and office buildings will eventually blossom, so very little of Expo 86’s massive infrastructure will be wasted.
It is impossible to estimate accurately how much revenue the fair will bring to British Columbia, but one guess is that visitors will spend about $2.4 billion and the fair itself will have created 20,000 jobs with overall benefits to the Canadian economy totalling about $4 billion. Vancouver businesses of every size and description are gearing up for the expected bonanza. Bob Jolley, for example, runs Cassidy’s Yacht Quarters, which owns a marina facing the fair grounds; he plans to rent out yachts averaging 50 feet long as floating corporate hostels for visiting executives. The price tag is $200,000 for the fair’s duration—but that includes a resident steward.
Pattison himself is keeping up a crippling schedule, with early mornings as well as most Saturdays and Sundays spent on his own corporate deal-making and the rest of the time devoted to Expo affairs. The sales from his herd of private companies—handling everything from recreational vehicles to Ripley’s Believe It or Not—hit close to $1 billion in 1984, and Jimmy has no shareholders except himself.
He has recently repurchased one of the two corporate jets he gave up when the recession set in, and has started flying first class again on his weekend journeys to inspect the finance company he owns in Switzerland. “I go to Switzerland Friday nights,” he explains, as if he were describing a trip to the local bowling alley. “Get on Lufthansa in Vancouver at 6:15 and arrive in Frankfurt Saturday afternoon. I fly to Geneva, have my meeting on Sunday and Monday morning, then catch the 4:20 out of Frankfurt. I’m back home for a late dinner and lose only one Vancouver working day.”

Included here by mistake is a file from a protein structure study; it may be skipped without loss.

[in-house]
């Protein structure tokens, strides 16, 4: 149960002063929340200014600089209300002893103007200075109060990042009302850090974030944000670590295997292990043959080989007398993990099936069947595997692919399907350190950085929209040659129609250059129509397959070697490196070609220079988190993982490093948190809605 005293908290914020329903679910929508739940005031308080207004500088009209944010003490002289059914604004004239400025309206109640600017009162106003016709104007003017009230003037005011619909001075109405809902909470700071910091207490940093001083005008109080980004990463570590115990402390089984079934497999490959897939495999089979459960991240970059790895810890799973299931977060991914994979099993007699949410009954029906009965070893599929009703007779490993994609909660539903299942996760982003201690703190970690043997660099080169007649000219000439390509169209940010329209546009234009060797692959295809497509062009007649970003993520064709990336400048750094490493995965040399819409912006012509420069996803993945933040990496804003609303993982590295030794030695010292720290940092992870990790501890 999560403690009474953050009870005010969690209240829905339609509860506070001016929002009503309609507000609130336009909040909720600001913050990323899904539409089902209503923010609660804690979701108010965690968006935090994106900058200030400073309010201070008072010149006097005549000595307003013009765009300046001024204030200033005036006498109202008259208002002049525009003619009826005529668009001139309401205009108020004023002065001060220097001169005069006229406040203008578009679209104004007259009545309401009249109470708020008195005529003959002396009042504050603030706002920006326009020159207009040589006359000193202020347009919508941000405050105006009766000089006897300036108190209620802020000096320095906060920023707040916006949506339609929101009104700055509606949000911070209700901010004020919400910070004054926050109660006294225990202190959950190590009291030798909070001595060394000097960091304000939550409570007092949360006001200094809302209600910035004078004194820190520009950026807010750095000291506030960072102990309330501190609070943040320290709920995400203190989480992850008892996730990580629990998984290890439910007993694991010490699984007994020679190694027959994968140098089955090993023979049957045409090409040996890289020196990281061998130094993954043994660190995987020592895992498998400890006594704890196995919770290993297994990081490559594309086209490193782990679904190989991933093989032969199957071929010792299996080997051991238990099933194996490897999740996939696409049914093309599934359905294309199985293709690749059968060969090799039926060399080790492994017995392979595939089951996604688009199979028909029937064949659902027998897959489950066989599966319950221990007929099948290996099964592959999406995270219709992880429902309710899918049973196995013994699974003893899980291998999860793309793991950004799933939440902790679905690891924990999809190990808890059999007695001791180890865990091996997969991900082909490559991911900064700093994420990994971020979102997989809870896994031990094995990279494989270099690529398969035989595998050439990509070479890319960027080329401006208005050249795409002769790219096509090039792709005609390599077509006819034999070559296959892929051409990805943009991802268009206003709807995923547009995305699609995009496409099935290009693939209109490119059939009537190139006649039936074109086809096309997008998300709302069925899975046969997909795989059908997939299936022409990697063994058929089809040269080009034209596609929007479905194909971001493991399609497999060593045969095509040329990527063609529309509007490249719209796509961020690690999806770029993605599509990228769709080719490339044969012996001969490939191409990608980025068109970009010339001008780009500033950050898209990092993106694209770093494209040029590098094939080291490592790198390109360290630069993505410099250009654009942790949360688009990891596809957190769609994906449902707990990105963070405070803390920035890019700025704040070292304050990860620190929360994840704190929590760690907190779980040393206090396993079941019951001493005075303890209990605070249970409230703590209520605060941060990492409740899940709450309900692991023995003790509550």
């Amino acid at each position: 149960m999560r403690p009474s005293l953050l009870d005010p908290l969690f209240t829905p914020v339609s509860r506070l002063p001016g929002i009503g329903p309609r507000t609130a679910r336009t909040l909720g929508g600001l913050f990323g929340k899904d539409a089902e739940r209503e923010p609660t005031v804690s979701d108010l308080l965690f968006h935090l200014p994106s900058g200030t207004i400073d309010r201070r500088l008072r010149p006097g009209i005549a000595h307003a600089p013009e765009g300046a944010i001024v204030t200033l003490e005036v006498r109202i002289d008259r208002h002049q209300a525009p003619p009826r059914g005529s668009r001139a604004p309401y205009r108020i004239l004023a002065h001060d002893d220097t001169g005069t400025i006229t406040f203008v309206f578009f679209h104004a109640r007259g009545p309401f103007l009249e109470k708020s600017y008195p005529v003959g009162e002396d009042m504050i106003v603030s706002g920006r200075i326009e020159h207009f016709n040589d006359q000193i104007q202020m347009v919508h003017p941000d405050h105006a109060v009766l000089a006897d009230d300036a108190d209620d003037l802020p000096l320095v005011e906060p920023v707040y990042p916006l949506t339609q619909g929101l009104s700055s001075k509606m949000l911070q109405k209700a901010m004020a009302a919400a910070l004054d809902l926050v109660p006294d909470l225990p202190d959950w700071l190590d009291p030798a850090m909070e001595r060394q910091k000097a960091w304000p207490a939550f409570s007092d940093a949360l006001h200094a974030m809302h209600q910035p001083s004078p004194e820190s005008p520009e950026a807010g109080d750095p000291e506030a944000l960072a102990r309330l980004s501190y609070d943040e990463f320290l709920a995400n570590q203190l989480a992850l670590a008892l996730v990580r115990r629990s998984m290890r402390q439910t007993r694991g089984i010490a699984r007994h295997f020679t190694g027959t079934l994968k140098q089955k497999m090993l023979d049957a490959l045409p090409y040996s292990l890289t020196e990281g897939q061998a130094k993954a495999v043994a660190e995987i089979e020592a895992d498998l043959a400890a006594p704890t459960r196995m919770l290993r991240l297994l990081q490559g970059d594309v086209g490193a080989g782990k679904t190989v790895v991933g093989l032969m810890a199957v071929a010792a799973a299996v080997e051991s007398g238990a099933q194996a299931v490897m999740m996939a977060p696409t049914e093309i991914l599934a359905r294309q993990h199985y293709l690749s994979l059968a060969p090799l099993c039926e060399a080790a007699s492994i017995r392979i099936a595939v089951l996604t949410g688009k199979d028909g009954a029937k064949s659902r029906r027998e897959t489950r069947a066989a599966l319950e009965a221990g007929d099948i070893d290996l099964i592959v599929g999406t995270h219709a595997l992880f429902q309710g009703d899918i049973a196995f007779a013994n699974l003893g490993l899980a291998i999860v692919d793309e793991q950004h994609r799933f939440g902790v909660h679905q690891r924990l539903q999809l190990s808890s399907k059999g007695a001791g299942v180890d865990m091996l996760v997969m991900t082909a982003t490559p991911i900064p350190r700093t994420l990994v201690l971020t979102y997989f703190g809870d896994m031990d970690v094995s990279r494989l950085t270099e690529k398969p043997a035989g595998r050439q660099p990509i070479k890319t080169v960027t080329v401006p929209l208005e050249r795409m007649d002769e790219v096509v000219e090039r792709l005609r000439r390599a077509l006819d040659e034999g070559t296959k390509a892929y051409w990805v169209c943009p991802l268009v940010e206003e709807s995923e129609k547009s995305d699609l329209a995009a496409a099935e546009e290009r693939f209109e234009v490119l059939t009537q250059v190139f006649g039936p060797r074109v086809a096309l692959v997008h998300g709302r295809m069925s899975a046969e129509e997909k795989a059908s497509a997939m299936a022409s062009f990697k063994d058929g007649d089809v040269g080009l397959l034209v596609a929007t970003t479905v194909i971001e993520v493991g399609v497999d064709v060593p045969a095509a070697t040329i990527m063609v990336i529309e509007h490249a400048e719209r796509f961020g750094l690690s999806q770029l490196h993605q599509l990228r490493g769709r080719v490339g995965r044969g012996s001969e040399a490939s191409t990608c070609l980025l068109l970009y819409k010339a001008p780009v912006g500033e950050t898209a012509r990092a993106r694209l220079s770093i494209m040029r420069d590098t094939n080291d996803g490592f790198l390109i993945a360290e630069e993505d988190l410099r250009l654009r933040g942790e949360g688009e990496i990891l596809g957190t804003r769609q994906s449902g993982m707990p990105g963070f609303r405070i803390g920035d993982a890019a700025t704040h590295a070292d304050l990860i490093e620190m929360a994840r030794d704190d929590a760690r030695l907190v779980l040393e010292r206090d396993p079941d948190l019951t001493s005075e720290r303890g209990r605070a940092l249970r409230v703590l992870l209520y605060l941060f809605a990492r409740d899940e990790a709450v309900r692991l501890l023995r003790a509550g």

For the moment, Pattison’s energy is directed toward making Expo 86 a success, even though no one can really get a grip on how much is being spent or what the eventual revenues will be. The paramount question is whether the predicted 14 million visitors will materialize. The comparison is not altogether valid, but it took the domed B.C. Place Stadium more than six months to sell only one million tickets—and they had to recruit Billy Graham for eight days to reach the magic number.
But if Expo 86 barrels through in triumph, Pattison’s platinum tongue will deserve to be declared a national monument.
The story you want is part of the Maclean’s Archives. To access it, log in here or sign up for your free 30-day trial.
Experience anything and everything Maclean's has ever published — over 3,500 issues and 150,000 articles, images and advertisements — since 1905. Browse on your own, or explore our curated collections and timely recommendations.WATCH THIS VIDEO for highlights of everything the Maclean's Archives has to offer.